After a number of ups and downs we found ourselves in Brookfield. As I had looked at our route I had hoped we would get to pass by the Floating Bridge, a bridge installed on pontoons instead of pilings due to the depth of the pond it was spanning. And as luck would have it, our route went right by it. As a kid I remember going there and riding over it in my parents car while the water rose over the tires. Though we knew it was safe, it was still pretty exciting. Often if the season was right we’d also see fishermen. It has since been closed to traffic though just after we took this picture a man roared up in a pickup truck jumped out and dove in for a swim.

Daegan in Brookfield


While the route itself was really pretty, one huge disadvantage of a route such as this is that services are few and far between. We were nearly to my hometown and the end of the ride and we still hadn’t found a place to eat. Once again our water bottles were getting a bit low as well. (Future Todd will promptly write June-Todd to ask him to bring 7-8 bottles or a couple of Camelbaks instead) The time had come for a stop. And fortunately our opportunity presented itself in the form of Floyd’s store. We bought a few soft drinks, a couple of sandwiches, a couple bags of chips, and a pint of potato salad and settled down in a pair of rocking chairs to have our late lunch.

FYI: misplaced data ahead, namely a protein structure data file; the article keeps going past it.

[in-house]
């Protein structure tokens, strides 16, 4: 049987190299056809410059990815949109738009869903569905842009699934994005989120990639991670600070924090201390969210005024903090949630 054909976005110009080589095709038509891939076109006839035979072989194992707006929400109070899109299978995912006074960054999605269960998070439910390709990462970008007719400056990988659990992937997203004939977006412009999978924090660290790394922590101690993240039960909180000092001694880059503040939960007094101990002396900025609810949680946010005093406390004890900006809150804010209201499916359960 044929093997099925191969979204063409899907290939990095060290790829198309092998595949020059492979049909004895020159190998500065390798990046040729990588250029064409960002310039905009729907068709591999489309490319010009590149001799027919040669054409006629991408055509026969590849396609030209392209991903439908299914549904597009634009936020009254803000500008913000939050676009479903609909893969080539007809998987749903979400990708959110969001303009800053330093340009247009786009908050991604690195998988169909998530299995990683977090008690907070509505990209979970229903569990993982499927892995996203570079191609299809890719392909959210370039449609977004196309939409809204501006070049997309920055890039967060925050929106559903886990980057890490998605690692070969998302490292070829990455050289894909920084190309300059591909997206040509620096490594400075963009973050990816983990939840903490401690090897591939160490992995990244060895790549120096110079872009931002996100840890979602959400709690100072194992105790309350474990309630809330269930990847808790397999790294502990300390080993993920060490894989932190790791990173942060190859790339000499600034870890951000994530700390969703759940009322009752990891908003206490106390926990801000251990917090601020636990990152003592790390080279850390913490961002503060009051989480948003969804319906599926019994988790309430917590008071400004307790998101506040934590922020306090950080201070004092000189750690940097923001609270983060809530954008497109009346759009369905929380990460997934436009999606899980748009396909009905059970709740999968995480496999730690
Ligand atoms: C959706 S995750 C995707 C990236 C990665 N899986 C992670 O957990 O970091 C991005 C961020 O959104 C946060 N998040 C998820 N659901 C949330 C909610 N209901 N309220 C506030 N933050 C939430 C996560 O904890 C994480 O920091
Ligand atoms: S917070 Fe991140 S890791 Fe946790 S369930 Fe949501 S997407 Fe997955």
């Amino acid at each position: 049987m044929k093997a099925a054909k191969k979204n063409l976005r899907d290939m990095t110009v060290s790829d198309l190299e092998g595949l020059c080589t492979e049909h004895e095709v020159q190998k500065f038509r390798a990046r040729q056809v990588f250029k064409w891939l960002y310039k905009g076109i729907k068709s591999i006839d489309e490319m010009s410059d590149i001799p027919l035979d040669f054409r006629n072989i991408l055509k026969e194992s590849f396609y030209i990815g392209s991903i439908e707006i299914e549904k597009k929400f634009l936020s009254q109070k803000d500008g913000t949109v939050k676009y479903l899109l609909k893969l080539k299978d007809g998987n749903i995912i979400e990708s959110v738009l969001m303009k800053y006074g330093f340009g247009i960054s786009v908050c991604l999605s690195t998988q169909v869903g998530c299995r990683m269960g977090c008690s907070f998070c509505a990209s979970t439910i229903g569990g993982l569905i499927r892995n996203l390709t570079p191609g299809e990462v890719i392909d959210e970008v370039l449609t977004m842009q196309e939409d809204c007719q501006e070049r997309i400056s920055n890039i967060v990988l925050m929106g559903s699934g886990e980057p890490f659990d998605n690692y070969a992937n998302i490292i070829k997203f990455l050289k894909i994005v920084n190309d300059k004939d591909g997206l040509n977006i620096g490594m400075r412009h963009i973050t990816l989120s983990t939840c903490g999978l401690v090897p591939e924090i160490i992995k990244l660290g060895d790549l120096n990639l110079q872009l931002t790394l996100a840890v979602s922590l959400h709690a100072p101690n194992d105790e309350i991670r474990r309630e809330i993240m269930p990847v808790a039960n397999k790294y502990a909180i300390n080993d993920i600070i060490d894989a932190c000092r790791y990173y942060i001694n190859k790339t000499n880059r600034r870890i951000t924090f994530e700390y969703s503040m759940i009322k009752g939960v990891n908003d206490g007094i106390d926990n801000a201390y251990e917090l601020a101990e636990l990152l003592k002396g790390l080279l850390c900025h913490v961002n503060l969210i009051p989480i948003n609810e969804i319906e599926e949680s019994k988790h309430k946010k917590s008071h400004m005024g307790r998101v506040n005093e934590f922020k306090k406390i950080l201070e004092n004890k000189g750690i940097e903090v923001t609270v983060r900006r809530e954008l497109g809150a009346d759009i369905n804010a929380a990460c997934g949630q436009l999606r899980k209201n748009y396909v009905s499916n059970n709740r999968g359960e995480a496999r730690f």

Daegan at Floyd’s


A few minutes into our lunch, I was surprised by a friend of mine who went to school with me. She’d seen my check-in on Facebook and as she worked down the street she came by to say hello. It was a delightful surprise and the first of a few folks I would see whom I grew up with.

After feeding ourselves and refilling all of our water bottles we hit the road again. And now it was time to head down the other side of the hill we’d come up in the morning. With very little effort we maintained 40-50 km/hr up until a few kilometres from our destination.

We arrived a little bit early and as I thought my friend Michaeline wasn’t home (a few messages got crossed), Dae and I sat in the town green where they were setting up for Old Home Days, a small carnival with a few rides, some live music, and quite often people coming back to town after years living away. Sadly we would be out of town before it got going.

I spent many hours in this bandstand in the summers of my teenage years.